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    'Big Consequences': World Central Banks May Defy Dollar - Reports

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    With about 64 percent of the globe's foreign exchange reserves currently denominated in dollars, conditions for buying the euro have reportedly started to show signs of improving.

    The world's largest central banks are considering reducing their dollar reserves, and turning to the euro in light of increasing US protectionism, according to Bloomberg.

    "With US protectionism on the rise, a number of Wall Street strategists say the case for the euro has rarely been better," the news agency reported.

    READ MORE: US Resorts to Trade Protectionism Against Chinese High-Tech Companies — Analyst

    Bloomberg also cited Wall Street's top-ranked currency strategist Jens Nordvig as saying that "a half-trillion dollars could flow into the euro in the next two years," which he said is tantamount to a 25-percent increase in the euro's reserve share.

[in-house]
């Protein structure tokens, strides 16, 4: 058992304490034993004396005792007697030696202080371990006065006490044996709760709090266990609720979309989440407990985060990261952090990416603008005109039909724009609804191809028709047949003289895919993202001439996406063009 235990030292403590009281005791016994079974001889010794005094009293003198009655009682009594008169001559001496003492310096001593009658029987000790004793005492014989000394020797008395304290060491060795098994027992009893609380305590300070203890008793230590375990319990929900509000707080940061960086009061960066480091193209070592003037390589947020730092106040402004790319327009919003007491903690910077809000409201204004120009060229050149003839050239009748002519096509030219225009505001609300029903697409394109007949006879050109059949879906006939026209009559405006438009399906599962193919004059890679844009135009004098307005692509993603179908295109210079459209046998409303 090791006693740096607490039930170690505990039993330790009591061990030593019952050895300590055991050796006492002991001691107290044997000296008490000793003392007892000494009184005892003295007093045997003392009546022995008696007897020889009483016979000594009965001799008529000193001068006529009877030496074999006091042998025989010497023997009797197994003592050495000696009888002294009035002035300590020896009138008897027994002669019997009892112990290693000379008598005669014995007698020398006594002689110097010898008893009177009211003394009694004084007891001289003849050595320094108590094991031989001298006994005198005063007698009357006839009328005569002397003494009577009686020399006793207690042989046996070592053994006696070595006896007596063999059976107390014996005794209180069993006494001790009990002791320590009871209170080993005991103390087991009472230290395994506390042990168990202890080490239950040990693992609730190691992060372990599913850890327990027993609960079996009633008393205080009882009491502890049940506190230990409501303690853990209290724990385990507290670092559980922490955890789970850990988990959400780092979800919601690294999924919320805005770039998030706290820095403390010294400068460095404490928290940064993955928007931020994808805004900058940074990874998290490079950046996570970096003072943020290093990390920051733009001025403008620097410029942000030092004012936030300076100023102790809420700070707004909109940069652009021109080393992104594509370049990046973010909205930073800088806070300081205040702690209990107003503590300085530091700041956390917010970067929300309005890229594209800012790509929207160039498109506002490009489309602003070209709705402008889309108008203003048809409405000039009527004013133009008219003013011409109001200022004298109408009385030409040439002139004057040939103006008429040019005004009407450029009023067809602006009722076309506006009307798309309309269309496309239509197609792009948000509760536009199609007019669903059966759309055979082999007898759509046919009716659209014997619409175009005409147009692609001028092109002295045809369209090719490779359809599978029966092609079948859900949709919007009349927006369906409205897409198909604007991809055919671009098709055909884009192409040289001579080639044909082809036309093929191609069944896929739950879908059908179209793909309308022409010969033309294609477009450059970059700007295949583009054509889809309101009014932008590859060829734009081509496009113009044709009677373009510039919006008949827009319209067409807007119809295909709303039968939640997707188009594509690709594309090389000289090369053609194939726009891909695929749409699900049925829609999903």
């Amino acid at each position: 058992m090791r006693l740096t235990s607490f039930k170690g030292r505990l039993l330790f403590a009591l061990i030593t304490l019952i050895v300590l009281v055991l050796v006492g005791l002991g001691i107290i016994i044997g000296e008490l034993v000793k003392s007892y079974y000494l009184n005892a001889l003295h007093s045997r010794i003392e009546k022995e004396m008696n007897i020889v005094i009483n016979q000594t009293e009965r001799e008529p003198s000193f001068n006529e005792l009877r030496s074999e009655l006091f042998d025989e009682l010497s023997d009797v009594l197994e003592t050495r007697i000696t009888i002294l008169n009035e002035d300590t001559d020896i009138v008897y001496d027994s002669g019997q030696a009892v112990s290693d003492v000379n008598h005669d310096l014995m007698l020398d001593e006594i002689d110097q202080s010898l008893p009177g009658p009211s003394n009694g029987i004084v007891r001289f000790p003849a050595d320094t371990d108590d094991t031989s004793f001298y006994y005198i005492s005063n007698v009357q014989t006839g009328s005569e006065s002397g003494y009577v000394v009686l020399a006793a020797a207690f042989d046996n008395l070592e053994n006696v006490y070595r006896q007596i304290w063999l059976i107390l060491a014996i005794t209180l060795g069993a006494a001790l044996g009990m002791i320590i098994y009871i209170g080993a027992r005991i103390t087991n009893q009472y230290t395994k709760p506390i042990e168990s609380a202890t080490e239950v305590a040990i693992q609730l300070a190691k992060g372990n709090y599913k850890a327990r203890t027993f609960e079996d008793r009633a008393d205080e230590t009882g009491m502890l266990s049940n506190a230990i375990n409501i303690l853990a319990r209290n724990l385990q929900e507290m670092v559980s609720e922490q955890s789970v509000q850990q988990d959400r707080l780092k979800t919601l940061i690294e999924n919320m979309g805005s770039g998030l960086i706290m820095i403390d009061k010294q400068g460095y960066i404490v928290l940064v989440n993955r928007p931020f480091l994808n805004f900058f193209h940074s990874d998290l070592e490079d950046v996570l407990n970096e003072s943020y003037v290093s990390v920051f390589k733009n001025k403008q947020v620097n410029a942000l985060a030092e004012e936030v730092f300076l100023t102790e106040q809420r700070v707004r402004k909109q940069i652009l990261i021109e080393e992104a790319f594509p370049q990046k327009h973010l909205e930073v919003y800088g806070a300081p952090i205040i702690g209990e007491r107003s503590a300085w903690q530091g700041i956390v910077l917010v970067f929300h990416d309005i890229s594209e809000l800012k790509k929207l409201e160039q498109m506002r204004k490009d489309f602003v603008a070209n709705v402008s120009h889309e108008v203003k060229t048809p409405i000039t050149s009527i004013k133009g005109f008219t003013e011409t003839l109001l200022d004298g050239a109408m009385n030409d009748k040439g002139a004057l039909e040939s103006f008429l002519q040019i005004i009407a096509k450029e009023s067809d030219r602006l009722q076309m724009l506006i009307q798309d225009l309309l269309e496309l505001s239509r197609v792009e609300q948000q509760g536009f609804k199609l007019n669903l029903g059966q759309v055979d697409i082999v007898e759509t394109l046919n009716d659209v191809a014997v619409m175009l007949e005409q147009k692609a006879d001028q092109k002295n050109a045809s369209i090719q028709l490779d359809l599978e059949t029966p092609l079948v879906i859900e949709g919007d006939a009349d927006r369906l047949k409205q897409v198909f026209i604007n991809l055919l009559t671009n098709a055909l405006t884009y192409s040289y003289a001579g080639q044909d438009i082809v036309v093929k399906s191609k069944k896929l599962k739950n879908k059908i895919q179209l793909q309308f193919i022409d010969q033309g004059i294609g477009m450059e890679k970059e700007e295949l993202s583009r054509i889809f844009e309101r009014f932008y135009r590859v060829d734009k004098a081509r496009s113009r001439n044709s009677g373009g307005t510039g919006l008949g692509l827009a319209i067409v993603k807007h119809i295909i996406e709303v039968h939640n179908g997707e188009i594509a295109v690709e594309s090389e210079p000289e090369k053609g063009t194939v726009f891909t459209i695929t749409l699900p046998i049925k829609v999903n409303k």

READ MORE: Drop it Low: US Dollar Down Under Trump’s Presidency

    Citing the lion's share the US dollar maintains in international reserves, worth 11.3 trillion dollars, Bloomberg pointed out that even a small shift related to diversification and protection against Trump's trade policy "could have big consequences."

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    consequences, policy, banks, foreign exchange, euro, dollar, protectionism, United States
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